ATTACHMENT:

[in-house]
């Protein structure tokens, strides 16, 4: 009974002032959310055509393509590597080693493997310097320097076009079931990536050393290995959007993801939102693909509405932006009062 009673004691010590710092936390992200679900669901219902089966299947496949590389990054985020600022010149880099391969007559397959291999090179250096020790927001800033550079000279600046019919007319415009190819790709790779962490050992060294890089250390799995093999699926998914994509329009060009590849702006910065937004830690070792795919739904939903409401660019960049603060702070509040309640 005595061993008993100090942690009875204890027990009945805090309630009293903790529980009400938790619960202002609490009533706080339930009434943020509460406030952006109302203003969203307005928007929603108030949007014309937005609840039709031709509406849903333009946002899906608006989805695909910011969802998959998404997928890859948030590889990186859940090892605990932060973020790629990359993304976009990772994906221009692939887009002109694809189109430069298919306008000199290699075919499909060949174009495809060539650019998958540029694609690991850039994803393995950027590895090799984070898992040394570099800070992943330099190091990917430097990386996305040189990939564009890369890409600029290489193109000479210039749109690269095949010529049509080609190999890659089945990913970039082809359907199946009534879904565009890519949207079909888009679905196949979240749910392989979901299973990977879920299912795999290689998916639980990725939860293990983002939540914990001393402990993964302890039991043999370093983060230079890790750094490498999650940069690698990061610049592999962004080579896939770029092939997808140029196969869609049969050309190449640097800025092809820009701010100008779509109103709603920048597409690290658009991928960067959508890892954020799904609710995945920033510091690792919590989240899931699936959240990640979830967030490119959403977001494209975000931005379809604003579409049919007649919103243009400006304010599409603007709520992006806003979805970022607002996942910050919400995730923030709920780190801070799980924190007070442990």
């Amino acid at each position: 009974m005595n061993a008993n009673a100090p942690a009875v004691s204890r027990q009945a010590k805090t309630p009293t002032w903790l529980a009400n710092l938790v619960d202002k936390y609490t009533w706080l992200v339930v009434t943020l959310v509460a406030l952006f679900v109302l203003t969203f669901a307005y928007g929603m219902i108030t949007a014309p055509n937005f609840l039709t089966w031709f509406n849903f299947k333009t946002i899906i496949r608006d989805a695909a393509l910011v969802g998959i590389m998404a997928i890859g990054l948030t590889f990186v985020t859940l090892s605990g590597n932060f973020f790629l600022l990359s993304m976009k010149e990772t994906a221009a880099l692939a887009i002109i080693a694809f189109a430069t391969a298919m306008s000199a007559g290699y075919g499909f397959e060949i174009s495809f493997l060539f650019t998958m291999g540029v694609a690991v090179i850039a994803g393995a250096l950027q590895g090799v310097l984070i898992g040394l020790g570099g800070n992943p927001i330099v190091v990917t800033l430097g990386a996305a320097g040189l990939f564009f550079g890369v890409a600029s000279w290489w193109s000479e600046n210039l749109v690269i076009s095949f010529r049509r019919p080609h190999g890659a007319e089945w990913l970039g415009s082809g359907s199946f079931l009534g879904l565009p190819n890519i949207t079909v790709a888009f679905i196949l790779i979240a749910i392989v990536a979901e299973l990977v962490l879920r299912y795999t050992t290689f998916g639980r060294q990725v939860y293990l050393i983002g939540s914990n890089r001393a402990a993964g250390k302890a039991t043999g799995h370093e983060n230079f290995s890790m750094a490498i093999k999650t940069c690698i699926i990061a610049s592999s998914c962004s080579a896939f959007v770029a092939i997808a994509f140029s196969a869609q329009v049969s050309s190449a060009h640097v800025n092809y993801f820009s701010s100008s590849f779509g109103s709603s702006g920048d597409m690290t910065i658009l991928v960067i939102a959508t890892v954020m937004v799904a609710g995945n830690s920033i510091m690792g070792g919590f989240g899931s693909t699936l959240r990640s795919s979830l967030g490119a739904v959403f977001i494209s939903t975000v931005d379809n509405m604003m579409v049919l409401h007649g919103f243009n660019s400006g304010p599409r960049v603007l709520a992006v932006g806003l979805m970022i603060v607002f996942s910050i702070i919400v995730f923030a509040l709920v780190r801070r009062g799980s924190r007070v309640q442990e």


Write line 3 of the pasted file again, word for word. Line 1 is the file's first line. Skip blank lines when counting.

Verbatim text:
């Amino acid at each position: 009974m005595n061993a008993n009673a100090p942690a009875v004691s204890r027990q009945a010590k805090t309630p009293t002032w903790l529980a009400n710092l938790v619960d202002k936390y609490t009533w706080l992200v339930v009434t943020l959310v509460a406030l952006f679900v109302l203003t969203f669901a307005y928007g929603m219902i108030t949007a014309p055509n937005f609840l039709t089966w031709f509406n849903f299947k333009t946002i899906i496949r608006d989805a695909a393509l910011v969802g998959i590389m998404a997928i890859g990054l948030t590889f990186v985020t859940l090892s605990g590597n932060f973020f790629l600022l990359s993304m976009k010149e990772t994906a221009a880099l692939a887009i002109i080693a694809f189109a430069t391969a298919m306008s000199a007559g290699y075919g499909f397959e060949i174009s495809f493997l060539f650019t998958m291999g540029v694609a690991v090179i850039a994803g393995a250096l950027q590895g090799v310097l984070i898992g040394l020790g570099g800070n992943p927001i330099v190091v990917t800033l430097g990386a996305a320097g040189l990939f564009f550079g890369v890409a600029s000279w290489w193109s000479e600046n210039l749109v690269i076009s095949f010529r049509r019919p080609h190999g890659a007319e089945w990913l970039g415009s082809g359907s199946f079931l009534g879904l565009p190819n890519i949207t079909v790709a888009f679905i196949l790779i979240a749910i392989v990536a979901e299973l990977v962490l879920r299912y795999t050992t290689f998916g639980r060294q990725v939860y293990l050393i983002g939540s914990n890089r001393a402990a993964g250390k302890a039991t043999g799995h370093e983060n230079f290995s890790m750094a490498i093999k999650t940069c690698i699926i990061a610049s592999s998914c962004s080579a896939f959007v770029a092939i997808a994509f140029s196969a869609q329009v049969s050309s190449a060009h640097v800025n092809y993801f820009s701010s100008s590849f779509g109103s709603s702006g920048d597409m690290t910065i658009l991928v960067i939102a959508t890892v954020m937004v799904a609710g995945n830690s920033i510091m690792g070792g919590f989240g899931s693909t699936l959240r990640s795919s979830l967030g490119a739904v959403f977001i494209s939903t975000v931005d379809n509405m604003m579409v049919l409401h007649g919103f243009n660019s400006g304010p599409r960049v603007l709520a992006v932006g806003l979805m970022i603060v607002f996942s910050i702070i919400v995730f923030a509040l709920v780190r801070r009062g799980s924190r007070v309640q442990e």